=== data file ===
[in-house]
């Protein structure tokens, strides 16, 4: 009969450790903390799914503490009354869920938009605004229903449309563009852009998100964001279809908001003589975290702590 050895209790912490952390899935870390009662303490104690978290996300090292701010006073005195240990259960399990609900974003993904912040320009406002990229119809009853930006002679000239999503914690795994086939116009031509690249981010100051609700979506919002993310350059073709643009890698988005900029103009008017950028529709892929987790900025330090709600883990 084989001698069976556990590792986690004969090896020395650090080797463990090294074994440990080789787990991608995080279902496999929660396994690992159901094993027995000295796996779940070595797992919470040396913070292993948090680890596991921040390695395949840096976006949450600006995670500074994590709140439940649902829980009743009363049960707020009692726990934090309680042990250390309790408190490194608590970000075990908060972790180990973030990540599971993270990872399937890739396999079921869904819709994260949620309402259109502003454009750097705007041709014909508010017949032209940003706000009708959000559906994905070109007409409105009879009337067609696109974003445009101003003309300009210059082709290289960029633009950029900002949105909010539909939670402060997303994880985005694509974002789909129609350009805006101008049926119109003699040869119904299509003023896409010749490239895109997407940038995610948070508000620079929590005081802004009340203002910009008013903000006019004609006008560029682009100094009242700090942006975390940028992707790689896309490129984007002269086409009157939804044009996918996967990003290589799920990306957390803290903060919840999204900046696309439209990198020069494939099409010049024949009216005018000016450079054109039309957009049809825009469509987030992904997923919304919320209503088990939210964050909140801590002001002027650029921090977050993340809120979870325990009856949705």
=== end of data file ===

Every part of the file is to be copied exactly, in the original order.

[in-house]
């Protein structure tokens, strides 16, 4: 009969450790903390799914503490009354869920938009605004229903449309563009852009998100964001279809908001003589975290702590 050895209790912490952390899935870390009662303490104690978290996300090292701010006073005195240990259960399990609900974003993904912040320009406002990229119809009853930006002679000239999503914690795994086939116009031509690249981010100051609700979506919002993310350059073709643009890698988005900029103009008017950028529709892929987790900025330090709600883990 084989001698069976556990590792986690004969090896020395650090080797463990090294074994440990080789787990991608995080279902496999929660396994690992159901094993027995000295796996779940070595797992919470040396913070292993948090680890596991921040390695395949840096976006949450600006995670500074994590709140439940649902829980009743009363049960707020009692726990934090309680042990250390309790408190490194608590970000075990908060972790180990973030990540599971993270990872399937890739396999079921869904819709994260949620309402259109502003454009750097705007041709014909508010017949032209940003706000009708959000559906994905070109007409409105009879009337067609696109974003445009101003003309300009210059082709290289960029633009950029900002949105909010539909939670402060997303994880985005694509974002789909129609350009805006101008049926119109003699040869119904299509003023896409010749490239895109997407940038995610948070508000620079929590005081802004009340203002910009008013903000006019004609006008560029682009100094009242700090942006975390940028992707790689896309490129984007002269086409009157939804044009996918996967990003290589799920990306957390803290903060919840999204900046696309439209990198020069494939099409010049024949009216005018000016450079054109039309957009049809825009469509987030992904997923919304919320209503088990939210964050909140801590002001002027650029921090977050993340809120979870325990009856949705």